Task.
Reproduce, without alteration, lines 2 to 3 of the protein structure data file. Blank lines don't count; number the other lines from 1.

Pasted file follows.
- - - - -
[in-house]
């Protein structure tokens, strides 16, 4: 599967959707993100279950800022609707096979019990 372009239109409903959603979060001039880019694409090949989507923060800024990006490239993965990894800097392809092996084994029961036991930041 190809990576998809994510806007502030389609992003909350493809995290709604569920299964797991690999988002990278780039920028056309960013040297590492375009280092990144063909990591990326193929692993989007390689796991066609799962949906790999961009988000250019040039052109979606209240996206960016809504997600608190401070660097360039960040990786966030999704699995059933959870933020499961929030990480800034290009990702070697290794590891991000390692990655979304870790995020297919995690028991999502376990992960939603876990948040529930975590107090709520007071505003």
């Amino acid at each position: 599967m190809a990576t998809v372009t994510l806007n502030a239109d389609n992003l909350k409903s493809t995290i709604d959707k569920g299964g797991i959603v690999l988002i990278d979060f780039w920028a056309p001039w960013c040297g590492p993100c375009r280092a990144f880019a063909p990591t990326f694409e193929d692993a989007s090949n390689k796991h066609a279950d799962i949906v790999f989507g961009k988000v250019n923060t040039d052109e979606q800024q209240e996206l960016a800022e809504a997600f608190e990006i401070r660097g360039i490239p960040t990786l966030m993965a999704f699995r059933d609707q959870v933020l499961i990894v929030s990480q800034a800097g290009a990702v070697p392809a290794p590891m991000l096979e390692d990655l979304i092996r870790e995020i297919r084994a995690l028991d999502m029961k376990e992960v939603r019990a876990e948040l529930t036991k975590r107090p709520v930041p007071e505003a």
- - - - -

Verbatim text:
């Protein structure tokens, strides 16, 4: 599967959707993100279950800022609707096979019990 372009239109409903959603979060001039880019694409090949989507923060800024990006490239993965990894800097392809092996084994029961036991930041 190809990576998809994510806007502030389609992003909350493809995290709604569920299964797991690999988002990278780039920028056309960013040297590492375009280092990144063909990591990326193929692993989007390689796991066609799962949906790999961009988000250019040039052109979606209240996206960016809504997600608190401070660097360039960040990786966030999704699995059933959870933020499961929030990480800034290009990702070697290794590891991000390692990655979304870790995020297919995690028991999502376990992960939603876990948040529930975590107090709520007071505003």
């Amino acid at each position: 599967m190809a990576t998809v372009t994510l806007n502030a239109d389609n992003l909350k409903s493809t995290i709604d959707k569920g299964g797991i959603v690999l988002i990278d979060f780039w920028a056309p001039w960013c040297g590492p993100c375009r280092a990144f880019a063909p990591t990326f694409e193929d692993a989007s090949n390689k796991h066609a279950d799962i949906v790999f989507g961009k988000v250019n923060t040039d052109e979606q800024q209240e996206l960016a800022e809504a997600f608190e990006i401070r660097g360039i490239p960040t990786l966030m993965a999704f699995r059933d609707q959870v933020l499961i990894v929030s990480q800034a800097g290009a990702v070697p392809a290794p590891m991000l096979e390692d990655l979304i092996r870790e995020i297919r084994a995690l028991d999502m029961k376990e992960v939603r019990a876990e948040l529930t036991k975590r107090p709520v930041p007071e505003a």